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Understanding Champagne Styles

International Champagne Day on 28 October is approaching – always the fourth Friday of October. You can be part of it by simply choosing the right Champagne to share with your family, friends or the one you love, and maybe sharing some photos on social media too.

Of course, we all know what Champagne is and appreciate its luxurious allure for celebrations and special events. However, do you know the range of styles it’s produced in?

Grape varieties

Chardonnay, Pinot Noir and Meunier are the three key varieties used to make Champagne. The variety or blend of varieties used makes a big contribution to the style of the wine. Many Champagnes are a blend of these three grapes, but there are also several other styles to be aware of.

Blanc de Blancs is a Champagne made only from white grapes. In practice, this means Chardonnay, although several other rare varieties are permitted. These are generally wines with apple and lemon flavours.

Blanc de Noirs is a white Champagne made from 100% black grapes, meaning just Pinot Noir or Pinot Noir blended with Meunier. These Champagnes are generally slightly richer with strawberry and cherry flavours.

Rosé is a pink wine made by blending a white Champagne with a touch of red Pinot Noir or Meunier. Usually less than 10% of red wine is added, contributing juicy fruit flavours like raspberry and cherry. Incidentally, Champagne is the only region in Europe that is permitted to create rosé by blending red wine with white wine.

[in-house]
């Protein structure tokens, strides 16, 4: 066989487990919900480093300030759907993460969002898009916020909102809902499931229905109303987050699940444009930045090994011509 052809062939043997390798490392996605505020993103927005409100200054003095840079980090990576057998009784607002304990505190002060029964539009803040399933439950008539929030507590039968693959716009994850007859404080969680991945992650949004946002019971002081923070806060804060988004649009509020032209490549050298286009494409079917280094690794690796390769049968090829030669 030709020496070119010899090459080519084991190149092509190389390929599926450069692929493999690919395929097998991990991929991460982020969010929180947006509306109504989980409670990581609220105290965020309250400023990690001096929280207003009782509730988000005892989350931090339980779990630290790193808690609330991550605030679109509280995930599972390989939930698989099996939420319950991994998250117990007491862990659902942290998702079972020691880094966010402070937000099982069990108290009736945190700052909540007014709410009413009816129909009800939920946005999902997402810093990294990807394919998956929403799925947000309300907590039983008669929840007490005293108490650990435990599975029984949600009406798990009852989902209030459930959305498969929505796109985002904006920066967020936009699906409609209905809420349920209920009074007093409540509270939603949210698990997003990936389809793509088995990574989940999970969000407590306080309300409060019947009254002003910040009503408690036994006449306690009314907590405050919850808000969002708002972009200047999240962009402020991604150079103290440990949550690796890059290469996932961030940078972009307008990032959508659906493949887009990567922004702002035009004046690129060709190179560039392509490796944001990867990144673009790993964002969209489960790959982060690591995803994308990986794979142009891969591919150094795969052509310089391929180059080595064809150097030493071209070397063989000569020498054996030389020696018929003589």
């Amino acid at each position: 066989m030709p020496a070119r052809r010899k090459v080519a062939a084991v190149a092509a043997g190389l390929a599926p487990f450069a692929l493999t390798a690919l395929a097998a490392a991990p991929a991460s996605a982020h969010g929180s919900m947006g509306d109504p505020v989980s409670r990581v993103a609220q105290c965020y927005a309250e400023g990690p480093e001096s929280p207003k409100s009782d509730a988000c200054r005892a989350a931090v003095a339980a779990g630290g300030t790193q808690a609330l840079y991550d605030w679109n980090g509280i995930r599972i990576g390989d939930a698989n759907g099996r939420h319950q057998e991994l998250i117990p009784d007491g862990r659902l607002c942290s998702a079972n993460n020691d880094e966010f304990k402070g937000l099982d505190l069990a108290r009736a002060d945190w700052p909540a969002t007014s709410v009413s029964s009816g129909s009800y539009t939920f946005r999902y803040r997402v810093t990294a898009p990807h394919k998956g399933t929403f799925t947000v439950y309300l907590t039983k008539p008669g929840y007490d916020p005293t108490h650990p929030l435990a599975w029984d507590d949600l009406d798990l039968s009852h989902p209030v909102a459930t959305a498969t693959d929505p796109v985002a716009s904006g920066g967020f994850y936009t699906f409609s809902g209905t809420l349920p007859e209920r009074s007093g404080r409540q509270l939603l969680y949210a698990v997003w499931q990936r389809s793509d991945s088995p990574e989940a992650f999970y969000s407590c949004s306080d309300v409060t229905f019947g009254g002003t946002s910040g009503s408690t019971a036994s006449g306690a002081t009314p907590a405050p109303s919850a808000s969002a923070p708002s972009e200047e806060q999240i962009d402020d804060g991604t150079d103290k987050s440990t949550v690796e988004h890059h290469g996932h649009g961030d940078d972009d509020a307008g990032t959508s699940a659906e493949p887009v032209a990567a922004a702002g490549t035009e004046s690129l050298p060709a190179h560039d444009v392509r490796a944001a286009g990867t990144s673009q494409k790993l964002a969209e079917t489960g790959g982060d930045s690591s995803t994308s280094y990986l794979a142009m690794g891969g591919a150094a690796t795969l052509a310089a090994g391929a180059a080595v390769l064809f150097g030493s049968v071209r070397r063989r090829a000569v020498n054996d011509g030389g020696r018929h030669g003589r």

Vintage or Non-Vintage

Another important contributory factor to Champagne style is how it long spends on its lees in bottle following the second fermentation. This adds the fizz as well as the toasty, brioche and nut aromas everyone loves in great Champagne. And the longer you age the wine on the lees, the nuttier and toastier the aromas and flavours.

Vintage Champagnes generally have more of this nutty character as they are often aged for five to seven years before release. Their bubbles will also be finer, and they’ll have a creamier mouthfeel. Minimum ageing is three years. They are only made in the best years and only contain wine from that vintage.

Non-Vintage Champagnes are a blend of wines from different vintages, enabling a consistent house style whatever the vintage may be like that year. They are generally aged for a shorter time than their vintage counterparts (minimum 15 months) and are fruitier with less toasty aromas.

Prestige cuvées are the best, and most expensive, wine from a Champagne house and are considered the ultimate expressions of Champagne. They are generally wines from a single year and enjoy long lees ageing, hence lots of nutty aromas.

Sweetness levels

All Champagne is labelled with an indication of its sweetness, or dosage. Dosage ranges from Brut Nature – bone dry – to Doux – sweet. However, most Champagne is released as Brut, which contains a small amount of sugar to help make the wine more rounded and balanced.

So, whatever your budget or your taste, remember to crack open a bottle on International Champagne Day!

Here are our staff’s picks:

Champagne Deutz

As one of the oldest Grandes Marques, Champagne Deutz has been making their distinctive, carefully crafted Champagnes in Aÿ, Vallée de la Marne, since 1838. With Fabrice Rosset now at the helm along with Cellarmaster & Chief Winemaker Michel Davesne (soon to be succeeded by Caroline Latrive), Deutz continues its tradition of producing wines characterised by their finesse, elegance and complexity. The house owns vineyards in some of the finest sites of Champagne and works closely with its grape growers to ensure quality and authenticity. Their special cuvées ‘William Deutz’ and ‘Amour de Deutz’ are testaments to the house’s meticulous winemaking and patience.

Learn more about this fantastic house: